This is how progress feels. It feels like freedom.

My husband, being a sex addict, had countless liaisons with people over the years.  95% of these acting out partners were strangers.  He didn’t know their names, didn’t care who they were, and probably wouldn’t recognize most of them in a crowd.  Of course, there were a couple of women who he did know.  They weren’t close friends, just acquaintances who made it clear they had loose boundaries and he ended up having sex with them.  Never more than 2 or 3 times – the thrill would wear off for him by then and he would move on.

I’ve written before about this one person who still contacts him.  The emails from her are few and far between – maybe twice a year – but every time she reached out to him in the past it really triggered me.  I felt sick to my stomach and got angry with my husband and started to ask questions that had already been answered.  Until now.

A few days ago, my husband saw an email from this person.  she sent it late at night so he received it when he got up in the morning.  He needed to leave for work before I got up so he came to wake me.  He said “I didn’t want to wake you but I need to tell you that I got an email from that lunatic”.  At first I didn’t know who he meant, but I figured it out pretty quickly.  I asked him what it said and he said he hadn’t read it yet.  He asked if I would like to get up so we could read it together.  I rose and we read the stupid email.  It was just a sentence or two of no consequence.  I don’t understand why she writes to him especially since he hasn’t had contact with her in 2 years.  From her emails, it doesn’t appear to be romantic or with a desire to see him.  The simplest explanation is that she is afraid of him being her enemy since they work in the same industry.

I don’t know her reasons, but still she writes.  Every time she does, we read it (and delete it) together.  But one thing changed this time.  I didn’t have a negative physical reaction.  I didn’t dwell on it all day.  I didn’t feel anger toward my husband.  I saw this for exactly what it was.  I’m not talking about this woman and her motivations.  I am talking about my husbands actions.  He isn’t hiding anything from me.  He didn’t pre-read her message to find out what it said before alerting me to it.  He loves me and wants me to learn to completely trust him again.  This is the truth.

My husband has offered for me to put a rule on his account so that her emails will forward to me, or will be immediately deleted, or bounce back to her.  Anything I want.  Anything that makes me feel comfortable.  I used to want to read them for some clue about his relationship with her.  I thought perhaps there were secrets I didn’t know.  But that’s not the case.  I know everything I need to know.  I know he is sick and acted out with her and others.  I also know that he is recovering and changed and worthy of my love and trust.  I don’t need to control his emails to know all of this.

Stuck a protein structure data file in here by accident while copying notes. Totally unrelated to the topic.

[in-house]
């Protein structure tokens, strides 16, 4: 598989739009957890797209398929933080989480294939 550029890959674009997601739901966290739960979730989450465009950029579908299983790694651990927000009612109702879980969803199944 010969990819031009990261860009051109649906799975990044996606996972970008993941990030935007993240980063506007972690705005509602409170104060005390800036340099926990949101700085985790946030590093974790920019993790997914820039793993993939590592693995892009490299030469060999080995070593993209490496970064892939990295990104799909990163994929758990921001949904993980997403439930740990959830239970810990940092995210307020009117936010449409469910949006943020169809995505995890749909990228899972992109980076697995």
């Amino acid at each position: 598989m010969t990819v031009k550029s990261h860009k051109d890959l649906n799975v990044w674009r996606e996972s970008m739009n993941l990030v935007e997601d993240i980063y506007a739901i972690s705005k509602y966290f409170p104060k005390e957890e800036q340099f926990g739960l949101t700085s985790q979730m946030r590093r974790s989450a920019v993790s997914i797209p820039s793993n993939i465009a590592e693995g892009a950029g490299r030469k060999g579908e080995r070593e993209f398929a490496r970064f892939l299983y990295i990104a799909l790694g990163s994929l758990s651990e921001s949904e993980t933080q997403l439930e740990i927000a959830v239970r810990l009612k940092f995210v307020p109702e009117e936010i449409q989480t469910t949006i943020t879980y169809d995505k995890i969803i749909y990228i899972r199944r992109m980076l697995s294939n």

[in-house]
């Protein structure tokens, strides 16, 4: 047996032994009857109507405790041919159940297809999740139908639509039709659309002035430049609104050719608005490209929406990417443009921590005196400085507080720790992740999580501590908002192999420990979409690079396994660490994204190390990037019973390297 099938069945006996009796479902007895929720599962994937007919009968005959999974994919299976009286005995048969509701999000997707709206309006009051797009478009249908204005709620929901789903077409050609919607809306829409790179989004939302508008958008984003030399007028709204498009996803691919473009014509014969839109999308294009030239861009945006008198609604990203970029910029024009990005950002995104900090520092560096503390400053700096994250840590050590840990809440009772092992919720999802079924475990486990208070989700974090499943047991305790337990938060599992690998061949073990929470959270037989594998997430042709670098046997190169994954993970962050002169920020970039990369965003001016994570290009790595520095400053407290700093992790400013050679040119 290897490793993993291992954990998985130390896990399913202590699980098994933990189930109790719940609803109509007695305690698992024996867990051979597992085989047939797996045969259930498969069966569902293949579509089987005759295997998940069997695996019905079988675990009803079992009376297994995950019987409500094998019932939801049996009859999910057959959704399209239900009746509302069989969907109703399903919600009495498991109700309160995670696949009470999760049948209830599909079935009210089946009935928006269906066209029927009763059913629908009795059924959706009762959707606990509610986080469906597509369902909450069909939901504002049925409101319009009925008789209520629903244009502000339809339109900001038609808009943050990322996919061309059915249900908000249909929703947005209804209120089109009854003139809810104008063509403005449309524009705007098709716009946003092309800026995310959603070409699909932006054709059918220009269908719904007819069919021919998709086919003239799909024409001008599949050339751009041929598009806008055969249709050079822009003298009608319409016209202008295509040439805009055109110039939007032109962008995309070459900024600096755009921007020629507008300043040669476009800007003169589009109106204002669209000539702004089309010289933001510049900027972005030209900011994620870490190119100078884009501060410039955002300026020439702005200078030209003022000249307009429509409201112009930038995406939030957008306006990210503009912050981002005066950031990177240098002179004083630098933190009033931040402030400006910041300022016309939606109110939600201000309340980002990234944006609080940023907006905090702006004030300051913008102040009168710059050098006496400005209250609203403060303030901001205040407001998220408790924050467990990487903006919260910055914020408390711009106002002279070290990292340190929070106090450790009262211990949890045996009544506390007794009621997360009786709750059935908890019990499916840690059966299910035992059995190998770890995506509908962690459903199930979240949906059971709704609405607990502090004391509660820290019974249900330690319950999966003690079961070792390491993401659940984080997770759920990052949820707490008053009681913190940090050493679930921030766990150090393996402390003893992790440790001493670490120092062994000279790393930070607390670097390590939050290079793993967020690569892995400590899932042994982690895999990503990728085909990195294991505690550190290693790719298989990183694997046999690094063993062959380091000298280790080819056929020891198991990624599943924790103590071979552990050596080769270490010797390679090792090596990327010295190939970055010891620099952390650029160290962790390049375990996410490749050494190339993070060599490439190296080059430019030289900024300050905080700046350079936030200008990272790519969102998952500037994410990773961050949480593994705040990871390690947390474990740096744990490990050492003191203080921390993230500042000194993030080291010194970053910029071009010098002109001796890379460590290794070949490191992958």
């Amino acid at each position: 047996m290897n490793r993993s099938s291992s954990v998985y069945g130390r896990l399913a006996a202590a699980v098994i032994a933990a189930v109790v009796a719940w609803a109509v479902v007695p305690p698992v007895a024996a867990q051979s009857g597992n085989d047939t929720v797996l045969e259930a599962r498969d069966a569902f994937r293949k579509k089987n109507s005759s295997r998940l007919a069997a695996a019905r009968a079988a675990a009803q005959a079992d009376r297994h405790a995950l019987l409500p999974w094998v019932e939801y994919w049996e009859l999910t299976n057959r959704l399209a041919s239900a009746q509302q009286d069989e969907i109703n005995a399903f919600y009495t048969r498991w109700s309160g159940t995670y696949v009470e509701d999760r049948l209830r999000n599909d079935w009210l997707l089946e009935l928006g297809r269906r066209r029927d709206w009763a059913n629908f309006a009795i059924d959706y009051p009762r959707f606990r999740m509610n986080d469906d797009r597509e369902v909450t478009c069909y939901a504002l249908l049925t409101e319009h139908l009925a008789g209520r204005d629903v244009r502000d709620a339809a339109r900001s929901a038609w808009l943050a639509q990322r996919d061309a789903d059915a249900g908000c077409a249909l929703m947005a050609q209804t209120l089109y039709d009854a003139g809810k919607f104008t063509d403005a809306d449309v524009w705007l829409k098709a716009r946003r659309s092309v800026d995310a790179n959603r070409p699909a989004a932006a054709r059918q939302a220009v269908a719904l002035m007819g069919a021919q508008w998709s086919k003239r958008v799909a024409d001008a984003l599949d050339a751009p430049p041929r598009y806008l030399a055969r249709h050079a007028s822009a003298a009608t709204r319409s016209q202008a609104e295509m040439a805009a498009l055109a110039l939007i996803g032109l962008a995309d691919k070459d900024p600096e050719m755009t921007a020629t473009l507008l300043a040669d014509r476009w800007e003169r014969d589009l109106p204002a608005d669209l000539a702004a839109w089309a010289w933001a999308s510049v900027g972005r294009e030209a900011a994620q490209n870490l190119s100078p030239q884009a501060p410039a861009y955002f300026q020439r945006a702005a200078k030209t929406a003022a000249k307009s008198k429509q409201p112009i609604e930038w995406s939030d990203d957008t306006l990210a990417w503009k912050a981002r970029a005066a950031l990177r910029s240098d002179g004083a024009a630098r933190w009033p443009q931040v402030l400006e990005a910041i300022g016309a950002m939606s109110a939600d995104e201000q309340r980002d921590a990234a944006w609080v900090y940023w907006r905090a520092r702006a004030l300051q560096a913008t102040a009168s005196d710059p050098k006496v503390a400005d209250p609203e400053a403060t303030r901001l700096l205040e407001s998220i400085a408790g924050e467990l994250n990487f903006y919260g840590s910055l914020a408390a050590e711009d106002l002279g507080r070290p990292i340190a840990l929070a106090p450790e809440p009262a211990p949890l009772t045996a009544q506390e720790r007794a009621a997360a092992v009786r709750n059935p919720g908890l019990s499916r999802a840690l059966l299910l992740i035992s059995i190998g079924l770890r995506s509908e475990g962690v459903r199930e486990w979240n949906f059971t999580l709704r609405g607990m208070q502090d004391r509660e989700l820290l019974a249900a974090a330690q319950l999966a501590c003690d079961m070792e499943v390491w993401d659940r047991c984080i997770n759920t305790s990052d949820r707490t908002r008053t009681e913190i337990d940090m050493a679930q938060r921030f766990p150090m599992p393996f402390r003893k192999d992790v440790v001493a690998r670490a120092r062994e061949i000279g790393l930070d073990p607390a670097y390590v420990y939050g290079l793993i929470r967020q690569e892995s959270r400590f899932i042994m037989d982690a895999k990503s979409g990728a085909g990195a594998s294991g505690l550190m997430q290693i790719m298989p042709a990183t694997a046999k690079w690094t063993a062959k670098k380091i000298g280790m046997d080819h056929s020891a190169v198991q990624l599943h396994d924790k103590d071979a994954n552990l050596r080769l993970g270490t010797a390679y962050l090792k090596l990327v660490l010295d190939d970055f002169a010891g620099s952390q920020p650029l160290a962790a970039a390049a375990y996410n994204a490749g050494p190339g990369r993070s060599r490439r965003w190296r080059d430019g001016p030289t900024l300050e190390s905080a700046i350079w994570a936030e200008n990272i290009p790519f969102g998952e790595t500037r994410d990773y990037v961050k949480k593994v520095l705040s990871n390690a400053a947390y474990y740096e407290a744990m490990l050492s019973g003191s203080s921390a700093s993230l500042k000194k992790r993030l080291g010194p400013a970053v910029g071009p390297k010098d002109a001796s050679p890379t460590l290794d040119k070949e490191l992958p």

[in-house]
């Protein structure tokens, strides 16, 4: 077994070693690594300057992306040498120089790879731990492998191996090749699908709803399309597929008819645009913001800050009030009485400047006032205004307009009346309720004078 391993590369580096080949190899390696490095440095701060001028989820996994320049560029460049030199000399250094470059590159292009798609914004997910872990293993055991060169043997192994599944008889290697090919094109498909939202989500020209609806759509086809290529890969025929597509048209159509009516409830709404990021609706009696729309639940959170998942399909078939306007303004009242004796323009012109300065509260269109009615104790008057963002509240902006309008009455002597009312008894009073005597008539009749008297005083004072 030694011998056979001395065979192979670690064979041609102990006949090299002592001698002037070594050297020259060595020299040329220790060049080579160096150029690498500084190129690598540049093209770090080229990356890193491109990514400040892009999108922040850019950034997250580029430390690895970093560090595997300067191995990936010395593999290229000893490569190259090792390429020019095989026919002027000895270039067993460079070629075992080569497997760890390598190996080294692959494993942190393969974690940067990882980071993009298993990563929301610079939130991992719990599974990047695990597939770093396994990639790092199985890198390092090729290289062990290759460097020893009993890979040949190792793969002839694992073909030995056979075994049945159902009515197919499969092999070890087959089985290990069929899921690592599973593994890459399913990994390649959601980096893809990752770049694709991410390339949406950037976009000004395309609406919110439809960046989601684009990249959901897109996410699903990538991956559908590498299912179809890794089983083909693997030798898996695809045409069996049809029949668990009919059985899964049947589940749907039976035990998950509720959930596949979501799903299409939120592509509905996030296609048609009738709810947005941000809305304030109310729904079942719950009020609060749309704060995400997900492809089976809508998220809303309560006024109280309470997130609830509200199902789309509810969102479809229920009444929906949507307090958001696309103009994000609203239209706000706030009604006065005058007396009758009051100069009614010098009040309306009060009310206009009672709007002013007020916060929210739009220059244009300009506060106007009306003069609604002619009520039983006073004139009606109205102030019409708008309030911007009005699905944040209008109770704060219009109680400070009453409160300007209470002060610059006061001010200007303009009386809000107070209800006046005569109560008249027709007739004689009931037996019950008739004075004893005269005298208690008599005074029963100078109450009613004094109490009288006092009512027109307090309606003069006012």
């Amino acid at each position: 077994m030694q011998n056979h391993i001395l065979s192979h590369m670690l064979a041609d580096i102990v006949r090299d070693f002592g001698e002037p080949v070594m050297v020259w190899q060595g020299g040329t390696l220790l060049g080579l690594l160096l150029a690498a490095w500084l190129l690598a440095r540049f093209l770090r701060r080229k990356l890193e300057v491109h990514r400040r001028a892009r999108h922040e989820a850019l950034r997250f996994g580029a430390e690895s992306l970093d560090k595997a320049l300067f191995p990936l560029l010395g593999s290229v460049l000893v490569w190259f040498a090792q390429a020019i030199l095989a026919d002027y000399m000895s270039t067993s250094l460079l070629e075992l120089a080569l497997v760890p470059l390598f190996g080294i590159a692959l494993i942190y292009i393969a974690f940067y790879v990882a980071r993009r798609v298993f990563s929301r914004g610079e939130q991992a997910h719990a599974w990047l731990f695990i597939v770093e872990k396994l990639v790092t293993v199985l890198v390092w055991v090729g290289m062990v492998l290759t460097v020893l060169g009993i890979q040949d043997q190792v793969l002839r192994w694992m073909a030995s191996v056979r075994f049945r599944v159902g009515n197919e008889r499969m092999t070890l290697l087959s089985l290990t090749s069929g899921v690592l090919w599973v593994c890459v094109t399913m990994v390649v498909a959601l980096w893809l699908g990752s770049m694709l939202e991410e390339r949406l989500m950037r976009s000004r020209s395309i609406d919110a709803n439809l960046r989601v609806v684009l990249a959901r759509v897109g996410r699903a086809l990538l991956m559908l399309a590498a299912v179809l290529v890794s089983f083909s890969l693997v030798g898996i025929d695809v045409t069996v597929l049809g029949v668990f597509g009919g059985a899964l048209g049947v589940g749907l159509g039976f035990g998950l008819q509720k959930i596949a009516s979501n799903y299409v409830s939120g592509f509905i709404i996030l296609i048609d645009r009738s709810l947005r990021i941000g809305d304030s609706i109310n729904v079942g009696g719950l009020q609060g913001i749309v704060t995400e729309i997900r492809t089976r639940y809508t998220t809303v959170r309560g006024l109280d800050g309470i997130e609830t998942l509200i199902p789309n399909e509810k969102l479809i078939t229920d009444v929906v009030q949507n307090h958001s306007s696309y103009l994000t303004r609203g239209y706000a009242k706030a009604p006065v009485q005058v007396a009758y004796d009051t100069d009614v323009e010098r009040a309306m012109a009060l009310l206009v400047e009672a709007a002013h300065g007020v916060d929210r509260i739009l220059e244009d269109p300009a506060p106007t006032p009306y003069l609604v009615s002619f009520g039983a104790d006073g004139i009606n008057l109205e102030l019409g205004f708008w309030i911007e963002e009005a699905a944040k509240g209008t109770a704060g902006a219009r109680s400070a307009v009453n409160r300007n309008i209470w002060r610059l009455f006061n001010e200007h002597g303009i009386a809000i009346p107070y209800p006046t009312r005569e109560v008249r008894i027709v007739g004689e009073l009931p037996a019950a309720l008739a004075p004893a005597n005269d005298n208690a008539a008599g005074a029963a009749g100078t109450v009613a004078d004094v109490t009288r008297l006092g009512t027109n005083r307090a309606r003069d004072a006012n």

This gal may write again, she may not.  I don’t really care.  I couldn’t much control it if I did.  But, from here on out, it won’t affect my relationship with my husband if and when she does.  This is freedom.

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4 comments on “This is how progress feels. It feels like freedom.

  1. CrazyKat1963 says:

    That must be a great feeling. I don’t feel anything about the women anymore (thankfully), not even the last one–the stalker. The struggle we do have over here is still with the steps and my husband not being able to shut down the overwhelming shame associated with his behavior. Hopefully once he gets through the steps, the progress in that area will be obvious because, as we know, the acting out was just the symptom and the shame elicits the feelings of worthlessness, anger, guilt, resentment, etc… He shut down all contact with the stalker right away… he had to shut down emails and change mobile phones in order to do it, but he did and now, since she has stalked us in person on a plane, he has seen his drug outside the addiction and realizes how scary it is and how far gone he was. What a strange way to live life. I am glad he is getting help and it is so nice to hear about you and your progress.

    • Mitzi Palmer says:

      “…he has seen his drug outside of the addiction…” wow. It seems clear to me that even in your struggle, you can see the changes in him.

  2. Mitzi Palmer says:

    I appreciate the reminder that this journey is not an easy one, and that I am not alone. I am grateful for the oh-so-familiar details of your email experience.

  3. Madeline Harper says:

    I love the honesty and totally think that’s why you lost the anxious feeling. Great progress.

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